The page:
Spalding heats up, rolls, 53-27 Girls basketball

December 13, 1992|By Kevin Eck | Kevin Eck,Contributing Writer

Yesterday's game between Archbishop Spalding and Calvin Coolidge (D.C.) began with a sloppy first quarter that included 17 turnovers and a combined 6-for-24 shooting from the field.

Things only got worse for Coolidge, but Spalding settled down and rolled to a 53-27 victory in the Greater Baltimore Women's Basketball Mixer at the College of Notre Dame.

Senior point guard Amy Langville scored a game-high 20 points -- including three three-pointers -- to lead the Cavaliers, who improved to 5-0 after an 8-17 finish last season.

Lisa Canter added 10 points for the Cavaliers and Kelly Mabe scored nine.

Spalding took a 6-0 lead in the first two minutes, but did not score again until Langville's three-pointer gave the Cavaliers a 9-6 advantage with 45 seconds remaining in the first quarter.

Spalding coach Paul Leimkuhler attributed his team's slow start yesterday to the Colts' zone press, something the Cavaliers had not encountered this season.

"We didn't really know what to expect from them," he said. "We just had to get comfortable with their zone press."

The Cavaliers apparently got comfortable in the second quarter, outscoring Coolidge, 17-6, to take a 26-12 halftime lead.

After committing eight turnovers in the first quarter, Spalding turned the ball over just three times and shot 50 percent (8-for-16) from the field in the second period.

Langville, who has signed early with Mount St. Mary's, scored 13 points in the first half. She has averaged 19 points in five games.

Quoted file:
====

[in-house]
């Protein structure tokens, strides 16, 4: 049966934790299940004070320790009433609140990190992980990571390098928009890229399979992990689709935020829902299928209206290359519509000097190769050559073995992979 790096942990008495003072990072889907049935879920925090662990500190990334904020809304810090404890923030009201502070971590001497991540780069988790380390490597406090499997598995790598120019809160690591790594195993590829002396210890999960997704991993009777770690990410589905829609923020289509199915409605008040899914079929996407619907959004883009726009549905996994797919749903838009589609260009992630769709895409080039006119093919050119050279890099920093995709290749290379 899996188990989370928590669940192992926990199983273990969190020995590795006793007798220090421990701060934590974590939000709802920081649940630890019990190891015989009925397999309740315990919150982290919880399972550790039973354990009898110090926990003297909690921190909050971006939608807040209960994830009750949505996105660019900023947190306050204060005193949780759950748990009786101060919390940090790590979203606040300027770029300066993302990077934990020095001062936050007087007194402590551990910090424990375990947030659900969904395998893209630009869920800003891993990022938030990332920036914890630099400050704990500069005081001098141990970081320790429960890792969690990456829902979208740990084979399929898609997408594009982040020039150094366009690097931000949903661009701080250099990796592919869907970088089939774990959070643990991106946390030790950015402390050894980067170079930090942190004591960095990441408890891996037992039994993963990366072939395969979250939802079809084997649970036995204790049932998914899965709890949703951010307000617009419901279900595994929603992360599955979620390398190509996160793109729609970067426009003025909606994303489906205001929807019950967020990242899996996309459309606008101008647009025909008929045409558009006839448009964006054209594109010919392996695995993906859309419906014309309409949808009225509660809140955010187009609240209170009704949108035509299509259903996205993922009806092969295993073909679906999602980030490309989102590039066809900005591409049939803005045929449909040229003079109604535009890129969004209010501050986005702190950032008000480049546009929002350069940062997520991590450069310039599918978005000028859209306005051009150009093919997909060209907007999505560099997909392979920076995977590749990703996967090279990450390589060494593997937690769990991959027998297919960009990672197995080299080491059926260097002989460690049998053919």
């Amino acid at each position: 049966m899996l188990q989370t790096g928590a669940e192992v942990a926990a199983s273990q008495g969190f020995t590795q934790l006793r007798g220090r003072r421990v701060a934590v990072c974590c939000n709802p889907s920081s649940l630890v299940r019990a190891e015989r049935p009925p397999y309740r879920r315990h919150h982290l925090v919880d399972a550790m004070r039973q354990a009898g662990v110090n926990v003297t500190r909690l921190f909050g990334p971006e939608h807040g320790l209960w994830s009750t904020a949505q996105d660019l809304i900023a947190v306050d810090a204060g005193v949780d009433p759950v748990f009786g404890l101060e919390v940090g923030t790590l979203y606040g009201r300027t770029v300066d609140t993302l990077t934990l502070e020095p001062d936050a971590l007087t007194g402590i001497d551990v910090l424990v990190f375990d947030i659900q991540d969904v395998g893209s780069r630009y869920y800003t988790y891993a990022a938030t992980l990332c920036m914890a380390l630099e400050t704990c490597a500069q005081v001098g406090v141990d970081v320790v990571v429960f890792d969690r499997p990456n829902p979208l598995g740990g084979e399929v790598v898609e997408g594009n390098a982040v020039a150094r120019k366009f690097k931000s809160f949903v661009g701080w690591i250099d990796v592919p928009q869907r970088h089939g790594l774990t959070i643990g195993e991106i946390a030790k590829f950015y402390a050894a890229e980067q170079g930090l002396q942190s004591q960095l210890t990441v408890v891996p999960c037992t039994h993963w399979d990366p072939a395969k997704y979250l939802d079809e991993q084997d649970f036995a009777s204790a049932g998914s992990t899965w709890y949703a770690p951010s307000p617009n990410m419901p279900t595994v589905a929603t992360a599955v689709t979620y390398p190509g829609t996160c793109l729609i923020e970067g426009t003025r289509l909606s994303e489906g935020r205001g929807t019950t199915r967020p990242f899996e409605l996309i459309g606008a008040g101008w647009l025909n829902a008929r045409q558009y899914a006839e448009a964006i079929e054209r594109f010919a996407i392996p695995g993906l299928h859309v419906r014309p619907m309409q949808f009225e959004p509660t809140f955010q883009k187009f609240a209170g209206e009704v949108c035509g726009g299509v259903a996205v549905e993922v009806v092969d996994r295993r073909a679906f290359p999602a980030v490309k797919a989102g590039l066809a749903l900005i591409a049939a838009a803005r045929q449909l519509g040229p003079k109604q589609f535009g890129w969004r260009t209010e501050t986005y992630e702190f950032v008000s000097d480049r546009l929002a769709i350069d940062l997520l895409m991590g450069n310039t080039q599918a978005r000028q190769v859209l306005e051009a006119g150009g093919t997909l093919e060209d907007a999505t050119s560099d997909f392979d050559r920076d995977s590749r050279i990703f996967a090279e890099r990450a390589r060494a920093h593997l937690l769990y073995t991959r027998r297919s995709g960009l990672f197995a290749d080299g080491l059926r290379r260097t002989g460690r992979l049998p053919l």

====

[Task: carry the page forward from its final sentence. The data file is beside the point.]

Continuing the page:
"There's no doubt that she has turned it up a notch this season," Leimkuhler said. "She's already signed, so the pressure is off her. She can just play and have fun."

Spalding had its share of fun in the third quarter. The Cavaliers increased their lead to 38-14, holding the Colts scoreless for a stretch of 8:04.

Coolidge (1-2) finished 11-for-61 (18 percent) from the field.

Leimkuhler said he was happy with the win, but acknowledged that his team has not been sharp since beginning the season with victories over Catholic League rivals Mercy and Institute of Notre Dame.

"This was our fourth game this week, although I don't know how much of an effect that was," Leimkuhler said. "The court was bigger than we're used to and the floor was slippery. They all sound like good excuses. There may have been a slight letdown because this wasn't a Catholic League game, which is our focus."

Said Langville: "We played down to our competition. We don't get as excited as we do for the stronger teams."

It's time for the Cavaliers to get excited again. They visit No. 20 St. Frances on Tuesday, and play host to seventh-ranked St. Mary's on Friday in Catholic League contests.

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